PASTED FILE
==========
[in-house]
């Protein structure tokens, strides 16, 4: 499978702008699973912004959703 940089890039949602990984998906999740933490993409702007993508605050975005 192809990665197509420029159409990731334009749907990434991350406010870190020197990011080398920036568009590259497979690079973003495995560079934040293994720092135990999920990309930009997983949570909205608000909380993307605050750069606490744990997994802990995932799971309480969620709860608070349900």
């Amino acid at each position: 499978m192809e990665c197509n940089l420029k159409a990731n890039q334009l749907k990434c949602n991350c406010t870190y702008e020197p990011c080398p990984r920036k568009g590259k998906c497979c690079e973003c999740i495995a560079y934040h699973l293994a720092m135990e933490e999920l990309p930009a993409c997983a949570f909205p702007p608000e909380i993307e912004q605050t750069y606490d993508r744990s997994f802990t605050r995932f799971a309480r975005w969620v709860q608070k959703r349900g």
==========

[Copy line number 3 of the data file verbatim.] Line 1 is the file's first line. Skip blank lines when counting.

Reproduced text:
């Amino acid at each position: 499978m192809e990665c197509n940089l420029k159409a990731n890039q334009l749907k990434c949602n991350c406010t870190y702008e020197p990011c080398p990984r920036k568009g590259k998906c497979c690079e973003c999740i495995a560079y934040h699973l293994a720092m135990e933490e999920l990309p930009a993409c997983a949570f909205p702007p608000e909380i993307e912004q605050t750069y606490d993508r744990s997994f802990t605050r995932f799971a309480r975005w969620v709860q608070k959703r349900g």